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Is Tall Poppy Syndrome holding New Zealand back?

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21 March 2022

A tendency to cut high achievers down to size, known as Tall Poppy Syndrome, is an often-cited characteristic of New Zealand’s egalitarian culture. Do Kiwis still have a penchant for holding back their best and brightest, despite rapid social changes in recent years?

Jo Kirkwood, a Professor at Otago Polytechnic, aims to find out with a survey gauging current attitudes and collecting experiences with Tall Poppy Syndrome.

Professor Kirkwood first studied Tall Poppy Syndrome over 15 years ago. She says she is “surprised we are still hearing about Tall Poppy Syndrome. By finding out the current situation, we can see where the pain points are and its impacts on people.”

Hearing about Kirkwood’s research, Professor Rod McNaughton, Academic Director of the University of Auckland Business School’s Centre for Innovation and Entrepreneurship (CIE), was quick to ask if he could get involved.

McNaughton says, “Jo’s research looks at a barrier to entrepreneurial success in New Zealand that we shy away from discussing. The recent tragic loss of a well-known young entrepreneur, who many think was the victim of Tall Poppy Syndrome, underscores the importance of this research.”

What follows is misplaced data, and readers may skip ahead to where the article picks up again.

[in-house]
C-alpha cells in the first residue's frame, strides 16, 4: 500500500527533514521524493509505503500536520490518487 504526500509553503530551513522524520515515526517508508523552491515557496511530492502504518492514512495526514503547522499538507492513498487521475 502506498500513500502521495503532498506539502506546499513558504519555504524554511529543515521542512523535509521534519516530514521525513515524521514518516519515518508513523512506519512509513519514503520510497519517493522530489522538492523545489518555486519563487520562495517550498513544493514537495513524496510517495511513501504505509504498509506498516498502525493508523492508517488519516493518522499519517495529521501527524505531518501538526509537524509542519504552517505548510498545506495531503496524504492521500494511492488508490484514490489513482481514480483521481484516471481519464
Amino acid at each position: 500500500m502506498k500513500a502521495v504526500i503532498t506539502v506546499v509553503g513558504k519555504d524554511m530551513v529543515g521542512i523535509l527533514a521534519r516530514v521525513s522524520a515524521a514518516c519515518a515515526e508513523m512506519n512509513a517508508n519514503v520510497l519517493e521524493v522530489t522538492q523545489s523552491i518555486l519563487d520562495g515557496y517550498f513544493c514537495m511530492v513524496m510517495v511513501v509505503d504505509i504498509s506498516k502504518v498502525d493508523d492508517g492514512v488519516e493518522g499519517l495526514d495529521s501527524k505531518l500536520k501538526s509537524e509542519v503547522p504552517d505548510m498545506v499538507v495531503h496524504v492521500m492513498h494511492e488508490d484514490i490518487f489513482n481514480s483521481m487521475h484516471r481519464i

Findings from Kirkwood’s earlier studies show that many entrepreneurs experience Tall Poppy Syndrome, affecting their well-being and impacting their business and how they run it. Kirkwood and McNaughton hope the research will lead to strategies to support New Zealand’s tall poppies in all fields of endeavour.

You can help by completing the 3-5 minute survey on Tall Poppy Syndrome in New Zealand.

TAKE THE SURVEY

University of Auckland wins international award for entrepreneurship education
University of Auckland wins international award for entrepreneurship education

social media

21 March 2022

A tendency to cut high achievers down to size, known as Tall Poppy Syndrome, is an often-cited characteristic of New Zealand’s egalitarian culture. Do Kiwis still have a penchant for holding back their best and brightest, despite rapid social changes in recent years?

Jo Kirkwood, a Professor at Otago Polytechnic, aims to find out with a survey gauging current attitudes and collecting experiences with Tall Poppy Syndrome.

Professor Kirkwood first studied Tall Poppy Syndrome over 15 years ago. She says she is “surprised we are still hearing about Tall Poppy Syndrome. By finding out the current situation, we can see where the pain points are and its impacts on people.”

Hearing about Kirkwood’s research, Professor Rod McNaughton, Academic Director of the University of Auckland Business School’s Centre for Innovation and Entrepreneurship (CIE), was quick to ask if he could get involved.

McNaughton says, “Jo’s research looks at a barrier to entrepreneurial success in New Zealand that we shy away from discussing. The recent tragic loss of a well-known young entrepreneur, who many think was the victim of Tall Poppy Syndrome, underscores the importance of this research.”

Findings from Kirkwood’s earlier studies show that many entrepreneurs experience Tall Poppy Syndrome, affecting their well-being and impacting their business and how they run it. Kirkwood and McNaughton hope the research will lead to strategies to support New Zealand’s tall poppies in all fields of endeavour.

You can help by completing the 3-5 minute survey on Tall Poppy Syndrome in New Zealand.

TAKE THE SURVEY


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